The Marble Mantis arrives at your door in quick-build kit form. It's less likely to get damaged in shipping and is fun to assemble!

All the fiddly, messy bits have been done, leaving you with a straight forward nuts and bolts construction. No glueing is required and the whole assembly should take no more than about 10 minutes to complete. Everything you need is included in the kit except for a pair of pliers and the methylated spirits fuel which you can buy in any hardware store or supermarket.

For those not used to following building instructions from plans I've made an easy-to-follow instructional video on Youtube https://youtu.be/meQux-45CaA. It takes you through every step from unboxing through construction and operation. There is also a double-sided sheet of instructions in clear English included in the box.

Since making my first hot air engine out of tin cans and toy balloons a few years ago I have become hopelessly addicted to designing and building these fascinating machines in my free time.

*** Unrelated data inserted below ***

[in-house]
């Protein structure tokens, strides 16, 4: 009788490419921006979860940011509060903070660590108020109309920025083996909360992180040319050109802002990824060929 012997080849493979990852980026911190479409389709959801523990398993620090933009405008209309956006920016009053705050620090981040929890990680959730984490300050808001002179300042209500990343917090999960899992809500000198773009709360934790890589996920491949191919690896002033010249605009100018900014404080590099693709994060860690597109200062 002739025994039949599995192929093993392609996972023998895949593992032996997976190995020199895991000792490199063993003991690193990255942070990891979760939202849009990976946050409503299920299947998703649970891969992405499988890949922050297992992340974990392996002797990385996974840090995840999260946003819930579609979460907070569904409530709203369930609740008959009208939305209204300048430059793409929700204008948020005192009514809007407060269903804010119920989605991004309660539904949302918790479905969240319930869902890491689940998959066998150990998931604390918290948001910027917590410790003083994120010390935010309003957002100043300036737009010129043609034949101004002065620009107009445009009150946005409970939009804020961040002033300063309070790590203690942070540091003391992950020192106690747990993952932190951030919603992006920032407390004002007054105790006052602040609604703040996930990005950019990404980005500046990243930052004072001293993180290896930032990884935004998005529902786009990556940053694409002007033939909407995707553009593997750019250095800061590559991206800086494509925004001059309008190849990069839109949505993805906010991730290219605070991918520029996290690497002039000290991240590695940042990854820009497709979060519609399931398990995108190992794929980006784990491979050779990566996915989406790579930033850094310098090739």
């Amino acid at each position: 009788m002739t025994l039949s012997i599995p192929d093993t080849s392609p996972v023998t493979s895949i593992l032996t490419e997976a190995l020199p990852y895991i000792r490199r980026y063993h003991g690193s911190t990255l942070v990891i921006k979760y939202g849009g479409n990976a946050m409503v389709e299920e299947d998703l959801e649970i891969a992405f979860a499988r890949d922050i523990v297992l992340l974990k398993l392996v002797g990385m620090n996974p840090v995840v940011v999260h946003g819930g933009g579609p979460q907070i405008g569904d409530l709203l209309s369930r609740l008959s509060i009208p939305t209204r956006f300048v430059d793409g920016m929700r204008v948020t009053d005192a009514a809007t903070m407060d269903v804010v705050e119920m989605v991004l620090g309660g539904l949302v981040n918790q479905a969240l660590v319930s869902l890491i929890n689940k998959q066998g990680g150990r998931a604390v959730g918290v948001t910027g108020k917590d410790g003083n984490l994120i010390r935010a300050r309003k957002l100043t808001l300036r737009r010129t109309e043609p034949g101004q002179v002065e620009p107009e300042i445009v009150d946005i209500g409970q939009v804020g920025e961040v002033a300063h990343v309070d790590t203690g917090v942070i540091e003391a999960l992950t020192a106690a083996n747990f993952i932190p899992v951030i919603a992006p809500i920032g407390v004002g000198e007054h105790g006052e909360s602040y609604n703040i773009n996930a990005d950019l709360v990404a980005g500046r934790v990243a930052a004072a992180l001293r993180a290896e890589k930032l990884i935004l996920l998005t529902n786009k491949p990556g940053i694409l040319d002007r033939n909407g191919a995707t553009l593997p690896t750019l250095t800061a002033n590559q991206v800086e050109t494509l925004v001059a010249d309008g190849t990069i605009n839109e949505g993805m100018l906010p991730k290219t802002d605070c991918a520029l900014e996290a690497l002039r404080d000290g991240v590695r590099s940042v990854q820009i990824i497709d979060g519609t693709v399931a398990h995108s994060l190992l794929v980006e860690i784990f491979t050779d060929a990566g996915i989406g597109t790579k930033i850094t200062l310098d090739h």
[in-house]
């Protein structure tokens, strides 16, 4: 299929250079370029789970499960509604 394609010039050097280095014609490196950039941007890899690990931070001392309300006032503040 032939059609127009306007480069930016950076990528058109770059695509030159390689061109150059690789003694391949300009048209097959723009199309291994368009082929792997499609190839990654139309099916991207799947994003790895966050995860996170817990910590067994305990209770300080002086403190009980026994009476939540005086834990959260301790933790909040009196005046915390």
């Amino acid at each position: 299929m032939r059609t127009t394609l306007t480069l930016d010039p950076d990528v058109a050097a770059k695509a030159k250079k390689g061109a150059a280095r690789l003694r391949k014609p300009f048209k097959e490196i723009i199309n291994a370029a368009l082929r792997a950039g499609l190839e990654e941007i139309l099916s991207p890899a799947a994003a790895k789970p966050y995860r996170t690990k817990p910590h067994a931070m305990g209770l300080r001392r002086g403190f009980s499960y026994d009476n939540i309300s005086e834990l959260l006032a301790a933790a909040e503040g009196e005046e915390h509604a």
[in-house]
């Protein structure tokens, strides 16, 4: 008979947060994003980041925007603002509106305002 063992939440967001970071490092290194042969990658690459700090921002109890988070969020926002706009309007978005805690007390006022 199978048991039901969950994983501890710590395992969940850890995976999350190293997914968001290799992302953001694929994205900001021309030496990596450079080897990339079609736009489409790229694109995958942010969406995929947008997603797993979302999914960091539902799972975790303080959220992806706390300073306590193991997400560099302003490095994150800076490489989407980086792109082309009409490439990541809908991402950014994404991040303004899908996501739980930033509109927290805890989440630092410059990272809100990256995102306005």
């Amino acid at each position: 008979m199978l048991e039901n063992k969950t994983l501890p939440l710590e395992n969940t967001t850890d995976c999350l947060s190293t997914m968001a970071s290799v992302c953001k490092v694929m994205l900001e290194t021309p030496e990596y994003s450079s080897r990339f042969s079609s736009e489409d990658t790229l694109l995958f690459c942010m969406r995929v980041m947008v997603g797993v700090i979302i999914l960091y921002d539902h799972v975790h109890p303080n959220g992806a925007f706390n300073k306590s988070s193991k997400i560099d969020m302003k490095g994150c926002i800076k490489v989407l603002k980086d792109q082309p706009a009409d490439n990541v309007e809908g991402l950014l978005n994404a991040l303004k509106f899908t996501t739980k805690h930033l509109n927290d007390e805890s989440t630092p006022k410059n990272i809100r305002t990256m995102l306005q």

As I began to refine my building techniques I started trying to devise the very simplest methods of harnessing the Stirling cycle to provide locomotion. The technical challenge was to dispense with the complications of directly driven displacers, piston linkages and cranks yet still somehow allow the engine to propel itself. The practical challenge, no less of a hurdle, was to do everything in my tiny kitchen without any proper machine tools.

The Marble Mantis is the fruition of many months of painstaking trial and error. Starting with a spark of inspiration and ending up, after much tearing of hair and gnashing of teeth, with a machine that not only runs reliably but looks good enough to take pride of place on any display shelf.

I hope you enjoy owning the Marble Mantis as much as I enjoyed creating it.

Marek S-Hayward (BSc) Bedfordshire, England.